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Jets blame 1-5 slump on lack of discipline

Josh McCown's fourth-quarter fumble led to a touchdown

Josh McCown's fourth-quarter fumble led to a touchdown that gave the Panthers the lead for good. Credit: Jim McIsaac

The Jets have lost five of their last six games and continue searching for answers about their freefall as a playoff contender. After Sunday’s 35-27 loss to the Panthers, few Jets had any answers as to why the team doesn’t finish games.

But during a Monday afternoon conference call with reporters, an answer revealed itself: a lack of discipline.

“Yes, I can agree with that as well,” cornerback Morris Claiborne said. “It takes discipline to stay onsides and not give up costly penalties.”

The Jets (4-7) struggle to maintain their poise, which has led them to blow three fourth-quarter leads this season. In the last four games the Jets were outscored 46-30 in the fourth quarter. Costly penalties and mistakes are among the reasons why. Against the Panthers, two penalties — an offsides by Jordan Jenkins and roughing the passer by Mike Pennel — extended second-half drives that led to scores. And then there was the big mistake by Josh McCown early in the fourth quarter.

He made a poor decision trying to pass the ball when in the grasp of a defender and fumbled. The ball was scooped up and returned for a 34-yard touchdown by linebacker Luke Kuechly, and the Panthers took a 26-20 lead with 12:05 left in the fourth quarter.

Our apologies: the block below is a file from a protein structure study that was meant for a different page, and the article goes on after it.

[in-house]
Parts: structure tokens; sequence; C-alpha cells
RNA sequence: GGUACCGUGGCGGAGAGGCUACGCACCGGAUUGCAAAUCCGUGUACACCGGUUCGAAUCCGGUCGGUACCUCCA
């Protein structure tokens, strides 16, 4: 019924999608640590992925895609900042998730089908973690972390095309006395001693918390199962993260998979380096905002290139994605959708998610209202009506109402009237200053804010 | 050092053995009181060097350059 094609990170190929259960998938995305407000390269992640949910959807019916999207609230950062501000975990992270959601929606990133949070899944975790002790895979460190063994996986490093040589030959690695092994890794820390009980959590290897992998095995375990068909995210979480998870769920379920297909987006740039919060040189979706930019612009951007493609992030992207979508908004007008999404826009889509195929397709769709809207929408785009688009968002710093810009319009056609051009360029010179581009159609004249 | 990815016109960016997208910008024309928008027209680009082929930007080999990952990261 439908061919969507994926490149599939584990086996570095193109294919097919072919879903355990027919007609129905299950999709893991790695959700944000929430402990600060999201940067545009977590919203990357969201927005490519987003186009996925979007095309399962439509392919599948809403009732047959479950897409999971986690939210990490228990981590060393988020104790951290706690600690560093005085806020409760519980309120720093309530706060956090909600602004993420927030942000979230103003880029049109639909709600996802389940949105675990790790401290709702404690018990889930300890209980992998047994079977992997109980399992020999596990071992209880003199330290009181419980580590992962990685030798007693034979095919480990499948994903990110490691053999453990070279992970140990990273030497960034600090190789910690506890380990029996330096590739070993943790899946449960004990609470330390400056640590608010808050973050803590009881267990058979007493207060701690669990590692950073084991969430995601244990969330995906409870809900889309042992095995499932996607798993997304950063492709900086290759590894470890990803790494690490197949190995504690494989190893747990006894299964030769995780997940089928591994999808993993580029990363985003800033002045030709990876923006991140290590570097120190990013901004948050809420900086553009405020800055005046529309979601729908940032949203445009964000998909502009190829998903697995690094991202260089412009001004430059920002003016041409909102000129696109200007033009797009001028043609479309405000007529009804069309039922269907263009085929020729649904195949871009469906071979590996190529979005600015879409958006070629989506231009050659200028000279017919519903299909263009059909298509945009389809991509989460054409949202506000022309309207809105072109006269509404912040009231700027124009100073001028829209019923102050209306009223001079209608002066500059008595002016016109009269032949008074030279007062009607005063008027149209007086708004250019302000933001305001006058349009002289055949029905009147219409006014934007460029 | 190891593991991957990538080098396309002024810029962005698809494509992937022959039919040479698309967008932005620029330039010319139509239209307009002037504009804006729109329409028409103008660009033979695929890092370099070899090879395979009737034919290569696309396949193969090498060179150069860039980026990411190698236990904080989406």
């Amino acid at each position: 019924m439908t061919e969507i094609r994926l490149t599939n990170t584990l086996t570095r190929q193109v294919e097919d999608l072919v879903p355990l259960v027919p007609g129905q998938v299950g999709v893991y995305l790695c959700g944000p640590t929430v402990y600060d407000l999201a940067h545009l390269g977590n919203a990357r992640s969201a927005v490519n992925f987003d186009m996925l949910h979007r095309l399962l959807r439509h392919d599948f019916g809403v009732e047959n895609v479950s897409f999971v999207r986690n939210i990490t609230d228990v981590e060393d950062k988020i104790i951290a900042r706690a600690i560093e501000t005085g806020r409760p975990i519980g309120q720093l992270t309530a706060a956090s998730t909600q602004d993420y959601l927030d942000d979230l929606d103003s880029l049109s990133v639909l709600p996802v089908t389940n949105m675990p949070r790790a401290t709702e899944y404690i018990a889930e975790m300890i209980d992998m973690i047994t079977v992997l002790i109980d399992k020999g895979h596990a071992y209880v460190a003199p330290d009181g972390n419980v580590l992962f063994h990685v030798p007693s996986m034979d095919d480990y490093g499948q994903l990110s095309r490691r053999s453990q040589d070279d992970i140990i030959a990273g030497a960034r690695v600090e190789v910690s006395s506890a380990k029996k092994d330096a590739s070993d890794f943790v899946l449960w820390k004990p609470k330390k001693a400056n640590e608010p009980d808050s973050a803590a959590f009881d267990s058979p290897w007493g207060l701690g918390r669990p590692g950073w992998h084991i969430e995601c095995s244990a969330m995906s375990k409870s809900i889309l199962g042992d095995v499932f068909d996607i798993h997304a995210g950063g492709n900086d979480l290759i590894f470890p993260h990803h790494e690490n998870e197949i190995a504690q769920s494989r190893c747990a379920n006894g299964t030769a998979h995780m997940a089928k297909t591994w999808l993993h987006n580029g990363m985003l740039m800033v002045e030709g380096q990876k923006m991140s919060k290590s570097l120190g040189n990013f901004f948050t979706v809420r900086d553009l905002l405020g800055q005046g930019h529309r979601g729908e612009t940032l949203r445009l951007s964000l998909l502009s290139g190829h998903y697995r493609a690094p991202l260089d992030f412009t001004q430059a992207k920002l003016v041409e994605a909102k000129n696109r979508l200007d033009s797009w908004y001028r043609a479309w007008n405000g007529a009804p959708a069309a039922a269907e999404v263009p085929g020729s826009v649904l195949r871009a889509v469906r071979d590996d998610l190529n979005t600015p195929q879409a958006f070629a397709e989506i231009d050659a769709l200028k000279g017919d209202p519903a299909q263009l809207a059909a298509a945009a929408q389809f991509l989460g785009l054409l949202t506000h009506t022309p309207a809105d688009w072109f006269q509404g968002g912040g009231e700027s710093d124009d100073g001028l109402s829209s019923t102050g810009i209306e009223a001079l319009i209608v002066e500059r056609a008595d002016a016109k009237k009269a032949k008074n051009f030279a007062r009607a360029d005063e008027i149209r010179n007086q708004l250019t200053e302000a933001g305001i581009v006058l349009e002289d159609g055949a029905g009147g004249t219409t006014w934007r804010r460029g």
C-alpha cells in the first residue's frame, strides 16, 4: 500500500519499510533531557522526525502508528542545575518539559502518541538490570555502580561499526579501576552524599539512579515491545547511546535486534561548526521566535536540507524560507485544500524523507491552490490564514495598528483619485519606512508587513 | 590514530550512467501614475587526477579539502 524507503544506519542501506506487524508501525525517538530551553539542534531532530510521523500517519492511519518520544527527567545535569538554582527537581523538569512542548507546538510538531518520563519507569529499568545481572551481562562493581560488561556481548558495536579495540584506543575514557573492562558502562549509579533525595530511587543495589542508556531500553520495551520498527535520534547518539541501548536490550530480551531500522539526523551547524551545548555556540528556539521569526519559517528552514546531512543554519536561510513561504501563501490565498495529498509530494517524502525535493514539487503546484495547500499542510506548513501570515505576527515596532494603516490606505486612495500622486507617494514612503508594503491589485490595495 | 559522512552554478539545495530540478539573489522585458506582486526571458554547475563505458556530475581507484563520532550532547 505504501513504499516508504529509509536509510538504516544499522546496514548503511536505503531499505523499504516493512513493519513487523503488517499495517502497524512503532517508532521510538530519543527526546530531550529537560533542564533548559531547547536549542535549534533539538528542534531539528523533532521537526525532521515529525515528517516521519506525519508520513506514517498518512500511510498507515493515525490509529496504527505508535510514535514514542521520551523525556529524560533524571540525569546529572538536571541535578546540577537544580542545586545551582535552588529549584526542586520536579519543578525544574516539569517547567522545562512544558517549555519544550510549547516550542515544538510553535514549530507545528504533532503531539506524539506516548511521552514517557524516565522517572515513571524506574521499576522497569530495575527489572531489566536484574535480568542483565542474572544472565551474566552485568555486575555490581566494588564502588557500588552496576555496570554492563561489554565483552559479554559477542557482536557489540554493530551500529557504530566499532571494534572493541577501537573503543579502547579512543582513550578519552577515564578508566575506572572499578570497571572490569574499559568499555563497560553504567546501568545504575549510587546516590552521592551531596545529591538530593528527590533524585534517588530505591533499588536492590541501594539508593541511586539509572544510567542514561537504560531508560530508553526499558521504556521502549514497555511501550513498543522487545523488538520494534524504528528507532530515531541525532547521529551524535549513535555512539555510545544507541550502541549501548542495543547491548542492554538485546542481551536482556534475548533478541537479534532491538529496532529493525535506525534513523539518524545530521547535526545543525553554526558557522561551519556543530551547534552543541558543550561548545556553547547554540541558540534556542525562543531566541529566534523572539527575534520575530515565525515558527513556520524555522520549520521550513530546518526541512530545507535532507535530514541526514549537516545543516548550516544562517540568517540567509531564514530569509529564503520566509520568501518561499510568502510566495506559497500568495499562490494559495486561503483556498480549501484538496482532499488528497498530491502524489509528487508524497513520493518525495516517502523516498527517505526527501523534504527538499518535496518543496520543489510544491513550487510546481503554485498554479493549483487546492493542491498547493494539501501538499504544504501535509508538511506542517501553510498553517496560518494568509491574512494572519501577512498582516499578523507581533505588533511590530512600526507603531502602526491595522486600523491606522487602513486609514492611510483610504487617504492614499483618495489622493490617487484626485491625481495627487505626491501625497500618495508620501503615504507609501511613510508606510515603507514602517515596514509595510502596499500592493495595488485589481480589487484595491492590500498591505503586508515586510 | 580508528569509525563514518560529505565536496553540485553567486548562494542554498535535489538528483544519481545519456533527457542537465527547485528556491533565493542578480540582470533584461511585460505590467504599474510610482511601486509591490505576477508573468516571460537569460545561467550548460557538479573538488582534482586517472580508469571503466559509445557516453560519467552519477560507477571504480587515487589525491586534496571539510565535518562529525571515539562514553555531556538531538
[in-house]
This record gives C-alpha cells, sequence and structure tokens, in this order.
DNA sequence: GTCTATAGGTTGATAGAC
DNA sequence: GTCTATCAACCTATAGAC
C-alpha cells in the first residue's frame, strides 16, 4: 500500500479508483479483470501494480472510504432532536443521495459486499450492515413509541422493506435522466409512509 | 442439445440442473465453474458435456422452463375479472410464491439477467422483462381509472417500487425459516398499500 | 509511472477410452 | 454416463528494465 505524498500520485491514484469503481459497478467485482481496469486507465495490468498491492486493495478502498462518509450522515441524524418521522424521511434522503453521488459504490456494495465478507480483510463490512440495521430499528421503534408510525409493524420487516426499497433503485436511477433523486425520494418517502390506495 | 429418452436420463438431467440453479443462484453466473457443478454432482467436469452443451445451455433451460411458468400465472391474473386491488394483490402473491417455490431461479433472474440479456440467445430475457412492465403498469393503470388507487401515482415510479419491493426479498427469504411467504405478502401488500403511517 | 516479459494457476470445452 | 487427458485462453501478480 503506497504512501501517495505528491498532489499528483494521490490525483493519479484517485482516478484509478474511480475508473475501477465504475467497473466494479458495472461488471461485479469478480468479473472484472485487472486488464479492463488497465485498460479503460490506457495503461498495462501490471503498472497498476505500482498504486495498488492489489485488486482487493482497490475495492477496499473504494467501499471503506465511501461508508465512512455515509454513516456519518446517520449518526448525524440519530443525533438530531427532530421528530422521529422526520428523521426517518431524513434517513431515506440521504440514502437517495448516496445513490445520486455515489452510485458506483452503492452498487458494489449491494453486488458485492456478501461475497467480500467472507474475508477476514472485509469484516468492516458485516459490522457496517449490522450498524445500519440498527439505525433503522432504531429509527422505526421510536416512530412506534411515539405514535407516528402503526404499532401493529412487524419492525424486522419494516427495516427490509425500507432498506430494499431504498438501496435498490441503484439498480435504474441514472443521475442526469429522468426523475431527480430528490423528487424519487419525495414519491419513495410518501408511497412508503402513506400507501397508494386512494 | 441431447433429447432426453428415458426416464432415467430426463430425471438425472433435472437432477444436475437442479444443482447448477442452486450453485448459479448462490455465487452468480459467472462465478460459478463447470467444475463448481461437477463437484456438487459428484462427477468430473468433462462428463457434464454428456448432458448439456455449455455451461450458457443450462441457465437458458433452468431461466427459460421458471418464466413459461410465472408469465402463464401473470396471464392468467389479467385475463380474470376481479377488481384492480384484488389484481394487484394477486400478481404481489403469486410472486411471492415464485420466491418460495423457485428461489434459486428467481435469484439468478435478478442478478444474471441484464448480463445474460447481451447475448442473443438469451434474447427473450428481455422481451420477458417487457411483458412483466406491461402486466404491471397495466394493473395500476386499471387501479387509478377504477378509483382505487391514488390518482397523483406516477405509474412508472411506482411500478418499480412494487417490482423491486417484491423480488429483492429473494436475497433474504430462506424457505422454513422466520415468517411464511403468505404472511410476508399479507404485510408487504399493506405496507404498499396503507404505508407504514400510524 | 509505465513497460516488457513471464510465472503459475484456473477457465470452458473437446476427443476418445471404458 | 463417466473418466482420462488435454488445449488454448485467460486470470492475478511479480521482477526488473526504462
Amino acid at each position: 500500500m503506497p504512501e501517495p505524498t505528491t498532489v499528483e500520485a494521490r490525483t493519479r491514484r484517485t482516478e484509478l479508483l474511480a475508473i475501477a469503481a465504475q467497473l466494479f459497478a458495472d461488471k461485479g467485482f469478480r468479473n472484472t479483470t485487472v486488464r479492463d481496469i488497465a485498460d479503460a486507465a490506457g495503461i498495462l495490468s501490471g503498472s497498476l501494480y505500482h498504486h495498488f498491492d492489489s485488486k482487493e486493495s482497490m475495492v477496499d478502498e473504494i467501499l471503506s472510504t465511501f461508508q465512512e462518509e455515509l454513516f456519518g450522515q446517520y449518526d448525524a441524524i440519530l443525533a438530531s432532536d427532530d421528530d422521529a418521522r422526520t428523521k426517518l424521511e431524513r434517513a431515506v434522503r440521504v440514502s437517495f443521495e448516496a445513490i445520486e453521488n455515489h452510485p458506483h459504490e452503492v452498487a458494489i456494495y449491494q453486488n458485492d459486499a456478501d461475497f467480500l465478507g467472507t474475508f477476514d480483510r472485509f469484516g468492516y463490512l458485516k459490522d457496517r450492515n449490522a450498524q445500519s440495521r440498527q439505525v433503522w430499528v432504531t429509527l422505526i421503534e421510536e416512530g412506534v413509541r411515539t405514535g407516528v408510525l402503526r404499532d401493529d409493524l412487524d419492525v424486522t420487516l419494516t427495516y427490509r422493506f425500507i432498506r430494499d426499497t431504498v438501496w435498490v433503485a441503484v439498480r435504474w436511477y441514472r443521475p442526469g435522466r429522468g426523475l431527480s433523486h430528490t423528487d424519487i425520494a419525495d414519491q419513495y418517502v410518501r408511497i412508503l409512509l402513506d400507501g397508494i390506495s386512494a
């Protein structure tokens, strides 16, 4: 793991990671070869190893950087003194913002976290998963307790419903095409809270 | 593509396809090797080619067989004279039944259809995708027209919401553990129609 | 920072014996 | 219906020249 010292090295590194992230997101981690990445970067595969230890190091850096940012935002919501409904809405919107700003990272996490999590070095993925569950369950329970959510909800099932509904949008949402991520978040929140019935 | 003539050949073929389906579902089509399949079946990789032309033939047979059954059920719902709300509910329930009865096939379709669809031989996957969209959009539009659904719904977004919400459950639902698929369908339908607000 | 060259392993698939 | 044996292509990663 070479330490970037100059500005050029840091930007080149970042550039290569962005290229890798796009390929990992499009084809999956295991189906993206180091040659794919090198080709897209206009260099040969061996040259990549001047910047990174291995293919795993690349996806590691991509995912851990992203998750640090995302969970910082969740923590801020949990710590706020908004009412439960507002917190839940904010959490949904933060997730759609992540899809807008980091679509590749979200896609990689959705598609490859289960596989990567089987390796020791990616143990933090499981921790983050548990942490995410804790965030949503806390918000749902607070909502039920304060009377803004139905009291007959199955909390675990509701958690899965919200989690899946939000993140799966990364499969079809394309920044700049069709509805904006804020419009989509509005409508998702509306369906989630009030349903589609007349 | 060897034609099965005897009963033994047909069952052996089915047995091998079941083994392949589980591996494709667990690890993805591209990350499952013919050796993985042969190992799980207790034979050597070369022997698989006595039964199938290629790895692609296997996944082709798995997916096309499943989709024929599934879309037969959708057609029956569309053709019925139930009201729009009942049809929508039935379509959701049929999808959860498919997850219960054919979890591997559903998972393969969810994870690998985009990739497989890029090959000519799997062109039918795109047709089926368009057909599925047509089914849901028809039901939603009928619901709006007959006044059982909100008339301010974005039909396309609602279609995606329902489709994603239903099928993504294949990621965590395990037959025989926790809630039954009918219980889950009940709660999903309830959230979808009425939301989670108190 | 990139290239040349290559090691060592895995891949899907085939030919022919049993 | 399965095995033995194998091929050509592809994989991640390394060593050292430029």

It was an inexcusable mistake by McCown, who admitted he was sick about the fumble that led to Carolina taking the lead for good. But he also knows better to allow something like that to happen, given his 15 years in the NFL.

“You try to make plays when you can, and sometimes it works out and sometimes it doesn’t,” McCown said. “That one hurts, yeah. When I look back, I regret that.”

But it’s these types of mistakes that continue to hurt the Jets.

“We fight and do the right things for three quarters,” Todd Bowles said. “Then for about a quarter, in about five minutes, we let the game get out of hand. We do all of the right things the right way. We were down in penalties initially before going into the fourth quarter. We were down in mental errors in the fourth quarter, and for some reason, we lost our composure at times for a brief moment, and that’s all it takes to lose a ballgame.”

But the Jets, who started the season 0-2 and morphed to a 3-2 mark, have fallen apart recently. Before they faced the Panthers, they were one game out of the last wild-card playoff spot in the AFC, but with seven losses already and only five games remaining, it appears doubtful that the Jets can make a push for the postseason.

Getting back into contention means the Jets will need a lot of help from other teams, and that is also difficult to depend on.

But the Jets have no one to blame but themselves for their situation.

“I would say it’s a discipline thing,” defensive Leonard Williams said. “On film, we weren’t getting physically beat. There wasn’t a lack of effort. Guys were flying around, being physical, playing fast. They were giving us exactly what we’ve seen from them on film. It seemed like guys knew what our opponent was doing. We would just mess up on plays here and there, self-inflicted wounds basically. It comes down to discipline.”

New York Sports